And BTW, the reason I focused on data fragmentation is because in my experience it tends to have a far more devastating effect than a bunch of little files scattered all over a drive. That is, assuming you're running an OS and file system combination that is prone to fragmentation in the first place... luckily, in that case there are some excellent tools to keep the fragments under control.

Not to mention, with the general explosion of the data densities of hard drives that has been going on over the years, even if the rotational speeds do not increase a newer drive will still probably read the same amount of data as an older drive, even faster.

The bottom line is that hard drives are wicked fast these days. And with partitioning, it's easily possible to separate your boot files (/boot), main system (/), programs (/usr), and personal files (/home) and keep them all together to minimize seeking between files... but honestly, in my experience you don't even have to go that far, because I've found (for example) Windows XP running practically exactly the same on a 15GB partition at the beginning of the disk as it did on a 60GB partition spanning the entire drive. The only condition? That the number of file fragments are kept to a minimum.

I will just say that I still stand by what I said and will leave it at that.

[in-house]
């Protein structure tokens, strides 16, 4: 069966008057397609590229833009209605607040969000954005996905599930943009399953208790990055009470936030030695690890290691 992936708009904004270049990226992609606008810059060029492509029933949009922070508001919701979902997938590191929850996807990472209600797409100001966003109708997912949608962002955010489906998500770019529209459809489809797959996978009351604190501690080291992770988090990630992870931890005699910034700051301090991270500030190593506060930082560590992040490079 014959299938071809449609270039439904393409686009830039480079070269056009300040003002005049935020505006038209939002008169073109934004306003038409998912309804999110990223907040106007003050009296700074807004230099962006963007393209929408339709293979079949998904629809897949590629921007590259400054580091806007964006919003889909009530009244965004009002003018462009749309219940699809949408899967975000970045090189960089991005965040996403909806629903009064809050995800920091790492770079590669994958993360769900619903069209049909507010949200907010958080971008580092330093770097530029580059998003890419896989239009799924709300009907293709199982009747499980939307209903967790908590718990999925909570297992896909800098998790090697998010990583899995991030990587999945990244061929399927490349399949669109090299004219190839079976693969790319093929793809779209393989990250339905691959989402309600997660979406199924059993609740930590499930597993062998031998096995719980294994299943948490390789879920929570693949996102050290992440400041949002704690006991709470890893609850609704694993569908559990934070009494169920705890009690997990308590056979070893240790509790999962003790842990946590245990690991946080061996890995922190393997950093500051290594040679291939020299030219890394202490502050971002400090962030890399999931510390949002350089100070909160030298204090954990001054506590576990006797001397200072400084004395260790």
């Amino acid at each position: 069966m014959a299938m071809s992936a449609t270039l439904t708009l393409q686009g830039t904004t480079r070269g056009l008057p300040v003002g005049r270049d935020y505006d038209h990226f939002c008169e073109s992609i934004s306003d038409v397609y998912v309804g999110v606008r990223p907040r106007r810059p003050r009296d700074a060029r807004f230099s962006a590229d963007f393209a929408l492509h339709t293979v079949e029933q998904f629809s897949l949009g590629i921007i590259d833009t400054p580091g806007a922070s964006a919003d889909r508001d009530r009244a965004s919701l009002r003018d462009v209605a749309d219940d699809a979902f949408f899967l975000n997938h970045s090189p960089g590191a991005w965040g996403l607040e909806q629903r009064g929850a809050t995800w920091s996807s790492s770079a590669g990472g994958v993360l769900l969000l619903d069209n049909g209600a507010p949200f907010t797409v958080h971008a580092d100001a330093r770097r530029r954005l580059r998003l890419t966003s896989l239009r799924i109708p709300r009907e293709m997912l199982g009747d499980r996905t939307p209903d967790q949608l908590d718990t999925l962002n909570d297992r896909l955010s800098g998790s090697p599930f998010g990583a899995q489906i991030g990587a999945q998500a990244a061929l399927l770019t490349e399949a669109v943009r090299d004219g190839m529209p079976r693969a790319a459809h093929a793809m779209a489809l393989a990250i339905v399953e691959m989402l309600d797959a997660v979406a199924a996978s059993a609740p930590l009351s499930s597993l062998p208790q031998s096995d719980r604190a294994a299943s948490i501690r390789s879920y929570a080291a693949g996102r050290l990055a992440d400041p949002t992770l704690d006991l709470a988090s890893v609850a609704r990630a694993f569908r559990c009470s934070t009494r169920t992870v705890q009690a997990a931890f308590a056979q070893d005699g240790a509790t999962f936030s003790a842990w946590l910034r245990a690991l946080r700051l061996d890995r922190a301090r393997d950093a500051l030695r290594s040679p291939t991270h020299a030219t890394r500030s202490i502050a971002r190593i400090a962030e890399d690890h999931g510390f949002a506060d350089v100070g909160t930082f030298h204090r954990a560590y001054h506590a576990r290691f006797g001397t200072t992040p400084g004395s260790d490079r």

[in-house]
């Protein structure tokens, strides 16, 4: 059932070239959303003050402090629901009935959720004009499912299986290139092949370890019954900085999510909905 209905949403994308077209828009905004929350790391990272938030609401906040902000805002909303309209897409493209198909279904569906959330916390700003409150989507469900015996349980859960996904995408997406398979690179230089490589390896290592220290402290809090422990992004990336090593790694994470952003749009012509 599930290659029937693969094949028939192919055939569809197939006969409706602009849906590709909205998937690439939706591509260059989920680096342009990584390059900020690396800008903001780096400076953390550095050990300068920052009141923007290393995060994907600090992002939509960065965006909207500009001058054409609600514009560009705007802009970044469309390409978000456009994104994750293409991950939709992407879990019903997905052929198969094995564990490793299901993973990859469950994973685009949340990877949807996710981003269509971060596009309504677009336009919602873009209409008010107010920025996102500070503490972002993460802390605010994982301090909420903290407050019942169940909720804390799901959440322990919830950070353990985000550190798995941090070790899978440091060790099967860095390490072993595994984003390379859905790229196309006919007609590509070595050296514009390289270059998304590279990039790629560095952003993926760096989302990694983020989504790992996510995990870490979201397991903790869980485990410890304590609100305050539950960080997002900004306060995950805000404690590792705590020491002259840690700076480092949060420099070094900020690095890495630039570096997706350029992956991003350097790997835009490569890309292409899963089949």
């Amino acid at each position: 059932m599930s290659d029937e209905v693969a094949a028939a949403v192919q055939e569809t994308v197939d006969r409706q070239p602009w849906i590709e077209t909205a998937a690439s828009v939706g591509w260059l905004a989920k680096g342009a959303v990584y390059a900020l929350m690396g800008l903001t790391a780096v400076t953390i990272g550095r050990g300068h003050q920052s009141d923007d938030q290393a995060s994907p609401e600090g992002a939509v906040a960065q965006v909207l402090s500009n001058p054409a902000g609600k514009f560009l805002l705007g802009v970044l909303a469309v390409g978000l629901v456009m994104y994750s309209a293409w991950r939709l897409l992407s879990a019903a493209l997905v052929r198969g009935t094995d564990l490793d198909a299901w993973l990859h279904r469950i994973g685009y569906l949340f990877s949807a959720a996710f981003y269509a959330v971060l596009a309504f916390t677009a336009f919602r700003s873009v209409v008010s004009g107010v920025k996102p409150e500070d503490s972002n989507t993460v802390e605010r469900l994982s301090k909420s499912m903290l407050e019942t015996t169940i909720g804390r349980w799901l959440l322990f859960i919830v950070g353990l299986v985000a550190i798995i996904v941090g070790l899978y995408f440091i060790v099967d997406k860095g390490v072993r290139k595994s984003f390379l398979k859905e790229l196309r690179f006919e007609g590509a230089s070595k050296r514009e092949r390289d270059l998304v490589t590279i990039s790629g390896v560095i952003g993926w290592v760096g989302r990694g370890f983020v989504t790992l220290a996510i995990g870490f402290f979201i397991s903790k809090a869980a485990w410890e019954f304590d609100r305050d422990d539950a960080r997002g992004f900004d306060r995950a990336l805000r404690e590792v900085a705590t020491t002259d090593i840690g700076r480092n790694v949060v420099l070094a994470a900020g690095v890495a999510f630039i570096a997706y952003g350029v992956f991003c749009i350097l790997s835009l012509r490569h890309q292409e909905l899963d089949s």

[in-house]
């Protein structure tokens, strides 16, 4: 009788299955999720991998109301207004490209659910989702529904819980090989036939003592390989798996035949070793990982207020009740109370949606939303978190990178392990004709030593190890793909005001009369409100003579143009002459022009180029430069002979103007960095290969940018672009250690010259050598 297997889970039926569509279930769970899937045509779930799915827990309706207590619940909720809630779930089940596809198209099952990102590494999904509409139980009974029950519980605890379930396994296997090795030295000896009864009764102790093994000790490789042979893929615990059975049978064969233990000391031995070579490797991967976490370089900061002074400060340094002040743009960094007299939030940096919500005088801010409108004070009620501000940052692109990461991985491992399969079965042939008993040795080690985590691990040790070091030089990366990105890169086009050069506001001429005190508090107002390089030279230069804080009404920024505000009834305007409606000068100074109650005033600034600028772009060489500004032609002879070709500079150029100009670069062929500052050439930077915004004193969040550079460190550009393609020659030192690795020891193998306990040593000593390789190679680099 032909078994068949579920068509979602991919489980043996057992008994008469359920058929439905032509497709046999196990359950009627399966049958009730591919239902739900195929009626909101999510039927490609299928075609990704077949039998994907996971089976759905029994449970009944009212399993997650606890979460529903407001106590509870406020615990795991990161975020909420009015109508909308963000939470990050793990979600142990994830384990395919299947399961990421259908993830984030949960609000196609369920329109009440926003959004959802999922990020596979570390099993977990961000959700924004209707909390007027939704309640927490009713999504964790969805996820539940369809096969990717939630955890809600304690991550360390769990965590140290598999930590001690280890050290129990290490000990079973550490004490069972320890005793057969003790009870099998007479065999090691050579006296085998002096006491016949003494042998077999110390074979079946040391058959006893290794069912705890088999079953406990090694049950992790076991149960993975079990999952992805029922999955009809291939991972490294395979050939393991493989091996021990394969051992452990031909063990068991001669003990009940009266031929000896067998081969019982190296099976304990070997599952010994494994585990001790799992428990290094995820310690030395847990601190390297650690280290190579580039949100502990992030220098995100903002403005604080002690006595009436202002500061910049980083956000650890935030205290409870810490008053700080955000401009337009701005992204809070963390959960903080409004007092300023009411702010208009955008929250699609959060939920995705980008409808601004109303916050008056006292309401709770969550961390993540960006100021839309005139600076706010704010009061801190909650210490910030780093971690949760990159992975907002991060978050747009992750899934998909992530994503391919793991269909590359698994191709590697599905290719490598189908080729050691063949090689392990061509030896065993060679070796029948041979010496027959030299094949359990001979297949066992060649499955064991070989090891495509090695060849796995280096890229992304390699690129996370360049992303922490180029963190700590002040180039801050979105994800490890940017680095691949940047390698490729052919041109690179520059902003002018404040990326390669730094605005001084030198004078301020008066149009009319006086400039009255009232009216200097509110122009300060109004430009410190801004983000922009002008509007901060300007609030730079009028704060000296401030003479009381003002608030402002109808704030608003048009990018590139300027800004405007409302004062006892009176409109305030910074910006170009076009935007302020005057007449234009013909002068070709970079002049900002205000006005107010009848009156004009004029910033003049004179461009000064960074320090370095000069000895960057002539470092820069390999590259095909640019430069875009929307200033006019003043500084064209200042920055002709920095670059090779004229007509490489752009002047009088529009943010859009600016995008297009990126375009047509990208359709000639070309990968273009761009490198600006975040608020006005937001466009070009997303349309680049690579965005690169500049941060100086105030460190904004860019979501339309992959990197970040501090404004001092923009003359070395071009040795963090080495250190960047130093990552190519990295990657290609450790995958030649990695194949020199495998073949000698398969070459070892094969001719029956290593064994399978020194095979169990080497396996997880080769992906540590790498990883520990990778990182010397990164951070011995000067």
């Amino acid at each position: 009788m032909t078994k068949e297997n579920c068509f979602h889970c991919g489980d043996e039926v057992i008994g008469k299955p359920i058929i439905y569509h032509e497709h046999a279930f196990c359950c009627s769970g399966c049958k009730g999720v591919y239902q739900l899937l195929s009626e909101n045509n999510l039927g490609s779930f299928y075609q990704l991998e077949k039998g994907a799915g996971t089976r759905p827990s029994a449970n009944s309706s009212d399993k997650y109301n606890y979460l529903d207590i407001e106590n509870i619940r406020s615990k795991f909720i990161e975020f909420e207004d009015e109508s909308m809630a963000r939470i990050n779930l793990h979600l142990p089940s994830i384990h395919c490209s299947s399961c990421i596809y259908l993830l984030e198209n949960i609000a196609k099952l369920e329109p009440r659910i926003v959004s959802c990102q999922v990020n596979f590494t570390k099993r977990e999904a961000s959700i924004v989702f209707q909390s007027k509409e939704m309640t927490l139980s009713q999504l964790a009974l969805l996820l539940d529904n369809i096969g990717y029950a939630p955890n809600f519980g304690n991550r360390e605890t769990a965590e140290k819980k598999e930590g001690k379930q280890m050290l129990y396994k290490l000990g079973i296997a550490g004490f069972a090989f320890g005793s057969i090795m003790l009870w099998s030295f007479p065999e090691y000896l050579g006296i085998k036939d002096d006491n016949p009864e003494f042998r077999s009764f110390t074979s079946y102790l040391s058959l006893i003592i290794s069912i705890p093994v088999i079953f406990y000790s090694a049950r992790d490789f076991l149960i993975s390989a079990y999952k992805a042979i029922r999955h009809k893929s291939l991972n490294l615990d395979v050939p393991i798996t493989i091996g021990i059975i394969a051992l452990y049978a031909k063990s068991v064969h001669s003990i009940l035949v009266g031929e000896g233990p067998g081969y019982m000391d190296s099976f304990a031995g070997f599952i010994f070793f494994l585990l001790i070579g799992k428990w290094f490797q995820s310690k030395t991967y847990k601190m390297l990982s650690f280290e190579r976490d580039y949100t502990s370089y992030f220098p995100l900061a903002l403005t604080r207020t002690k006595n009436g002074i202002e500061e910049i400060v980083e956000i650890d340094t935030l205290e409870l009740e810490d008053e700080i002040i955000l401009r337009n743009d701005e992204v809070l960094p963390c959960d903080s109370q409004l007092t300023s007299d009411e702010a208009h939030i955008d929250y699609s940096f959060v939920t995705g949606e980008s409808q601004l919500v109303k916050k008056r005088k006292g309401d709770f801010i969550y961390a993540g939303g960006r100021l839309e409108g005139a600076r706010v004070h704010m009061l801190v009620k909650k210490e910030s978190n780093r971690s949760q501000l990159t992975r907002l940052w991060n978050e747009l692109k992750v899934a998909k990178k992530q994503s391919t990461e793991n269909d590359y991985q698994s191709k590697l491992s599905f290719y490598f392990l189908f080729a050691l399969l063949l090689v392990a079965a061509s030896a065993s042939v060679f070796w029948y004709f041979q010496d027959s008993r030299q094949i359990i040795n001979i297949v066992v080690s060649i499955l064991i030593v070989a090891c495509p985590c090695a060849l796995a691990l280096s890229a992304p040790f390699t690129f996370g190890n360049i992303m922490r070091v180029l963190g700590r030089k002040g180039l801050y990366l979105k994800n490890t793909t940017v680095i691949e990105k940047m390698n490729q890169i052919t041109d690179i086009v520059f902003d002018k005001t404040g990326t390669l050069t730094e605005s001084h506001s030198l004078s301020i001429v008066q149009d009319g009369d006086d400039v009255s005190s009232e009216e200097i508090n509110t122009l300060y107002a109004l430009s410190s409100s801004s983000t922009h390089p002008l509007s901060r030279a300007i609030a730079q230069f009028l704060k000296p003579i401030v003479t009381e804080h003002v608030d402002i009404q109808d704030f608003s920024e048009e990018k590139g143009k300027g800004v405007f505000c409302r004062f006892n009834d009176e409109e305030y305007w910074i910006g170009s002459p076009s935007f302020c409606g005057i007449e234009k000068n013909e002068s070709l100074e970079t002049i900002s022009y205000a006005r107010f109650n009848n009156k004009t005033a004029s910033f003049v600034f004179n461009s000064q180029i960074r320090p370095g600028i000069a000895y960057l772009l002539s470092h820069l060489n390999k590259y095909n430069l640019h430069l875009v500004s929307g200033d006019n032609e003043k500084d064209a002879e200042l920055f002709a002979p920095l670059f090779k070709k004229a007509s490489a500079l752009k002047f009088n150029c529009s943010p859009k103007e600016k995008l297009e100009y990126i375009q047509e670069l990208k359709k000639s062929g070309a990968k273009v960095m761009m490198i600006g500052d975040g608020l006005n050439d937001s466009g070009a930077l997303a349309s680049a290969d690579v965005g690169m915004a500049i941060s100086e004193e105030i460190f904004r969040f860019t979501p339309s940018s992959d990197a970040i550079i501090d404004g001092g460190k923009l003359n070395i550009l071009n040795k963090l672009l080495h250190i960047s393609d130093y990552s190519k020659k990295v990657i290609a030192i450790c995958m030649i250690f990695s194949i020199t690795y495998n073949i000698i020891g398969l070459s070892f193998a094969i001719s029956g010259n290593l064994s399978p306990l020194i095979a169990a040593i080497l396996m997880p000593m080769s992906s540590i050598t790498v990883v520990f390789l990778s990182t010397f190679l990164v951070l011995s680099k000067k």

Edited 2012-09-28 12:51 UTC

Reply Parent Score: 1

WereCatf Member since:
2006-02-15

This is honestly such a deep, complex subject that everyone could argue the living hell out of it and no one would ever agree on a conclusion. ;)


What is there to argue about? Less time spent waiting == more time doing something else.

The bottom line is that hard drives are wicked fast these days. And with partitioning, it's easily possible to separate your boot files (/boot), main system (/), programs (/usr), and personal files (/home) and keep them all together to minimize seeking between files...


A seek is a seek, it doesn't matter how you believe you've grouped the files together. What matters is their physical location on the platters: the closer to the outermost edge of the platter the faster the transfer speeds and lower the seek times.

because I've found (for example) Windows XP running practically exactly the same on a 15GB partition at the beginning of the disk as it did on a 60GB partition spanning the entire drive.


This here quite well demonstrates how little you understand about the topic; the size of the partition is irrelevant, the location of the files is not. You get EXACTLY the same speed with a 200TB partition as you get with a 200MB partition if the files themselves haven't moved.

I will just say that I still stand by what I said and will leave it at that.


Go ahead. Come back when you decide you don't wish to be wrong any longer.

Reply Parent Score: 2

aliquis Member since:
2005-07-23

Don't try to turn this into an anti-Windows argument.
And if he had used something except Linux (or even cared at all) for the last 6 years (or 10) he would had known that Windows run NTFS now.

Reply Parent Score: 2